Monday, January 08, 2007

Hippocrates Shrugged

I've finally taken the time over winter break to finally read Ayn Rand's Atlas Shrugged, which has been previously recommended to me on numerous occasions. For those of you who may not know, Atlas Shrugged is a very long novel about the death and rebirth of man's spirit. It is, essentially, Ayn Rand's philosophy of objectivism hashed out in epic form. I won't get into it here, but objectivism shares much in common with modern libertarianism. Most importantly for my purposes here, the two philosophies share a strong moral belief in the free market and a strong belief in the power and morality of the individual. Fifty years later, much of the novel still seems relevant. In particular the cluelessness of academics and the media seems to be right on target, as both institutions continue to degrade business and wealth even as America decays into a dark age. I'm about half way through and I've enjoyed every moment so far. Future readers should be warned that the characters exist to push the philosophy and there are a number of long-winded speeches.

But despite how enjoyable the novel is, just like Hayek's The Road to Serfdom, which I finally read this past fall, it seems obvious that the very worst predictions of free market defenders have not come true. On one hand this is a triumph of mankind- we have not decayed into slavery and poverty and the human spirit, the human will to succeed has not been crushed. We have not descended to communism or collectivism, and the idea of the free market has been accepted, in theory, by the powers that be in the world today. Today, the debate we face is over regulation, and even opponents of the free market tend to frame their arguments in market language in order to make their arguments more palatable.

Today we have a new enemy of freedom and that is the pursuit of environmental health and more recently the pursuit of the nebulous concept of public health. This is an enemy that is more invidious than the collectivists of yesterday. As opposed to any notion of "the common good" we're specifically told "the individual good" - that is, we're told to do things not because it's for the good of society, but because it's for our own good.

This is particularly invidious because the logical premises behind what we're told is usually true. Yes, smoking is bad for us. Yes, it's unhealthy to be obese. But based on these premises, we're told to forgo making individual choices and succumb to the will of democratic majorities- Submit to anti-smoking and anti-obesity programs!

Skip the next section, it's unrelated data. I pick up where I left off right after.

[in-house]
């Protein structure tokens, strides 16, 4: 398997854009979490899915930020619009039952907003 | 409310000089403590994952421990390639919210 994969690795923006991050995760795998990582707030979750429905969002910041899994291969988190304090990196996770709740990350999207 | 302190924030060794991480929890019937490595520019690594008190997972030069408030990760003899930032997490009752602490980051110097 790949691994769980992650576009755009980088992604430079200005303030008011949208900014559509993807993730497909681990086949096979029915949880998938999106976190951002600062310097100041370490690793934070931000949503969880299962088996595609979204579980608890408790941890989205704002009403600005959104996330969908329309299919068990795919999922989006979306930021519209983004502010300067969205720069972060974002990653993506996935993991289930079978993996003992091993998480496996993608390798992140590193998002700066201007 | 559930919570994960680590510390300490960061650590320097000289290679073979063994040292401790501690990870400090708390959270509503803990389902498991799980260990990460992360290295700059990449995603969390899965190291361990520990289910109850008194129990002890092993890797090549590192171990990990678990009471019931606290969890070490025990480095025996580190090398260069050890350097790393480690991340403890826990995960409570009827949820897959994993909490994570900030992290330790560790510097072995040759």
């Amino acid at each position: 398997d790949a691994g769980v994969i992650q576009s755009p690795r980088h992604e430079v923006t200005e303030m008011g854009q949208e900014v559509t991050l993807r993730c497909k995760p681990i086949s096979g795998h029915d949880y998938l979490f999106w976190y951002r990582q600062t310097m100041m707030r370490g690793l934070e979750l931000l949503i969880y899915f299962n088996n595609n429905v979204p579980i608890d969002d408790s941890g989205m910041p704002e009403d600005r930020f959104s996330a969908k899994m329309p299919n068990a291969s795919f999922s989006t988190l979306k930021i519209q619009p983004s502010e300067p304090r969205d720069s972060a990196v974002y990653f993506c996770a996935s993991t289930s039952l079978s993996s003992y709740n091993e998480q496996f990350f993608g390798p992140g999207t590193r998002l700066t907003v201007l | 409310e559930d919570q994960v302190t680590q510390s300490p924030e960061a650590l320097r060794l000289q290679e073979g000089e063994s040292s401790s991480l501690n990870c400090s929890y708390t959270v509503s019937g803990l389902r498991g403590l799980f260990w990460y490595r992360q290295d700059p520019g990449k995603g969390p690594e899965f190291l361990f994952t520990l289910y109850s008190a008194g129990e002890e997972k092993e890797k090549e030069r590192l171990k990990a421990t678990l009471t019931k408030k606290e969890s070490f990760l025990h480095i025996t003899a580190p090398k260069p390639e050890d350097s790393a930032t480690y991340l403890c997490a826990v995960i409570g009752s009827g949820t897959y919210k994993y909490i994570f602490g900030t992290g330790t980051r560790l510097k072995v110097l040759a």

The sad thing is, society as a whole has generally rejected these notions when it comes to spiritual and moral issues. Government shouldn't tell us what kind of family we should have, how we worship, and who we should have sex with. Yet when such demands on the individual are made in the name of science and public health, many of the same people who argue strongly for individual rights in other regards turn a blind eye to public health laws.

I worry that a new Democratic Congress will push for some sort of national health plan- and I worry that Connecticut's Republican governor has proposed the same thing here in my own state. I worry because any government plan means less choice, more regulation, and less freedom. I worry that the health of the individual- which should be no one's business but your own- is slowly becoming a matter of public policy. And I worry that the greatest threat to our freedom today comes not in the form of a Marxist enemy, but in the form of government officials and public health advocates who truly believe they are acting in the best interest of the individual.

For those of you who may think I'm crazy, one needs look no further than the reactions to the recent e.coli outbreaks in spinach and lettuce to find evidence of the new public health mindset that has taken hold. There was little discussion of science and even less discussion of any sort of risk benefit analysis. Rather, there were calls for more government regulation and more government oversight, even though no one could specify just what it was the government should be doing. (Which comes to think of it, would be very much at home in Atlas Shrugged.) We've come to the point where we're left not with logic, not with reason, and not with individual choice, but with mandates and a notion that our health and ultimately our lives are the responsibility of government.


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